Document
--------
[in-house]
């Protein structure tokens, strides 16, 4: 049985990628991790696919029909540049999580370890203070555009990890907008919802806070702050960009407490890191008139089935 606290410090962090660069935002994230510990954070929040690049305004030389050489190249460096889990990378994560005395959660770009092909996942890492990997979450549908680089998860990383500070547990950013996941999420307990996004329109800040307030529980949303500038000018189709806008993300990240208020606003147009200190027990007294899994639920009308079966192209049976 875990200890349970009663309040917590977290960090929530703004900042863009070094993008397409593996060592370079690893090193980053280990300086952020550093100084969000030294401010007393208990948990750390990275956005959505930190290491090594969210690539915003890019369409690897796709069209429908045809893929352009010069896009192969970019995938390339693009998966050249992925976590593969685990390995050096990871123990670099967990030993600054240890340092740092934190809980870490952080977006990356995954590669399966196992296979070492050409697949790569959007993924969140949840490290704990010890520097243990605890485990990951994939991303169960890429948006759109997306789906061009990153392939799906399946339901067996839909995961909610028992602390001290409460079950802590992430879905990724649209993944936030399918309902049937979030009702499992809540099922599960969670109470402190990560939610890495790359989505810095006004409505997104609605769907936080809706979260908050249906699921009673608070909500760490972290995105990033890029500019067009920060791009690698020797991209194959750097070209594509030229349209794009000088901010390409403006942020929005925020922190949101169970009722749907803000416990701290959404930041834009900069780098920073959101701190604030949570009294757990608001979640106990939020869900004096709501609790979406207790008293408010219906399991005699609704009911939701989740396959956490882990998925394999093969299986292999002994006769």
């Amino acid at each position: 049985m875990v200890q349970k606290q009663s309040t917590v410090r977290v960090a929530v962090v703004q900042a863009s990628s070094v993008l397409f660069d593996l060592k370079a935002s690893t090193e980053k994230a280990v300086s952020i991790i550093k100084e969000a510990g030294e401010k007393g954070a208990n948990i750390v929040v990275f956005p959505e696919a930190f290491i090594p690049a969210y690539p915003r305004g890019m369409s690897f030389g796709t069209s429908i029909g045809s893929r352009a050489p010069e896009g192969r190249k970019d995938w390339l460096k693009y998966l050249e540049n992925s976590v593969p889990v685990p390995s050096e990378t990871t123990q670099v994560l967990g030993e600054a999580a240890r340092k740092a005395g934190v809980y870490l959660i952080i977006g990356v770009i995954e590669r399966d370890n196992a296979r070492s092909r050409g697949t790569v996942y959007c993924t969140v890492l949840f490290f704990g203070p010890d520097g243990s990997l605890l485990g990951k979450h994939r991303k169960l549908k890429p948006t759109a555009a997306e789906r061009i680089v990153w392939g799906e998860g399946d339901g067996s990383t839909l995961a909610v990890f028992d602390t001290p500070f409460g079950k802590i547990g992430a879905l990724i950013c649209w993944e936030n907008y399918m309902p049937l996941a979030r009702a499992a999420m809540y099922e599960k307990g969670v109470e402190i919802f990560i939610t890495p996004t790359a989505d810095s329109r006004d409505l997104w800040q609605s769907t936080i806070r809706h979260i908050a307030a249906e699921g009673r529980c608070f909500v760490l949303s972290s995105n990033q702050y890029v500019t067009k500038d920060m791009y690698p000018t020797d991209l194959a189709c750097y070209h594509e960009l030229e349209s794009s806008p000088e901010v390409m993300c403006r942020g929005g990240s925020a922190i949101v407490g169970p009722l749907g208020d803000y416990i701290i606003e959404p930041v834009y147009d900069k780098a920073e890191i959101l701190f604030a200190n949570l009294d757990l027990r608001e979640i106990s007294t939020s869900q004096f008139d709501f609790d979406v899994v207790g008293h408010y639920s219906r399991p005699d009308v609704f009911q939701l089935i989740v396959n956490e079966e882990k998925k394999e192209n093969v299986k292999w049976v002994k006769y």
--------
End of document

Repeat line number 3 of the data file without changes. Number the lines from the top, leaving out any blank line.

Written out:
């Amino acid at each position: 049985m875990v200890q349970k606290q009663s309040t917590v410090r977290v960090a929530v962090v703004q900042a863009s990628s070094v993008l397409f660069d593996l060592k370079a935002s690893t090193e980053k994230a280990v300086s952020i991790i550093k100084e969000a510990g030294e401010k007393g954070a208990n948990i750390v929040v990275f956005p959505e696919a930190f290491i090594p690049a969210y690539p915003r305004g890019m369409s690897f030389g796709t069209s429908i029909g045809s893929r352009a050489p010069e896009g192969r190249k970019d995938w390339l460096k693009y998966l050249e540049n992925s976590v593969p889990v685990p390995s050096e990378t990871t123990q670099v994560l967990g030993e600054a999580a240890r340092k740092a005395g934190v809980y870490l959660i952080i977006g990356v770009i995954e590669r399966d370890n196992a296979r070492s092909r050409g697949t790569v996942y959007c993924t969140v890492l949840f490290f704990g203070p010890d520097g243990s990997l605890l485990g990951k979450h994939r991303k169960l549908k890429p948006t759109a555009a997306e789906r061009i680089v990153w392939g799906e998860g399946d339901g067996s990383t839909l995961a909610v990890f028992d602390t001290p500070f409460g079950k802590i547990g992430a879905l990724i950013c649209w993944e936030n907008y399918m309902p049937l996941a979030r009702a499992a999420m809540y099922e599960k307990g969670v109470e402190i919802f990560i939610t890495p996004t790359a989505d810095s329109r006004d409505l997104w800040q609605s769907t936080i806070r809706h979260i908050a307030a249906e699921g009673r529980c608070f909500v760490l949303s972290s995105n990033q702050y890029v500019t067009k500038d920060m791009y690698p000018t020797d991209l194959a189709c750097y070209h594509e960009l030229e349209s794009s806008p000088e901010v390409m993300c403006r942020g929005g990240s925020a922190i949101v407490g169970p009722l749907g208020d803000y416990i701290i606003e959404p930041v834009y147009d900069k780098a920073e890191i959101l701190f604030a200190n949570l009294d757990l027990r608001e979640i106990s007294t939020s869900q004096f008139d709501f609790d979406v899994v207790g008293h408010y639920s219906r399991p005699d009308v609704f009911q939701l089935i989740v396959n956490e079966e882990k998925k394999e192209n093969v299986k292999w049976v002994k006769y």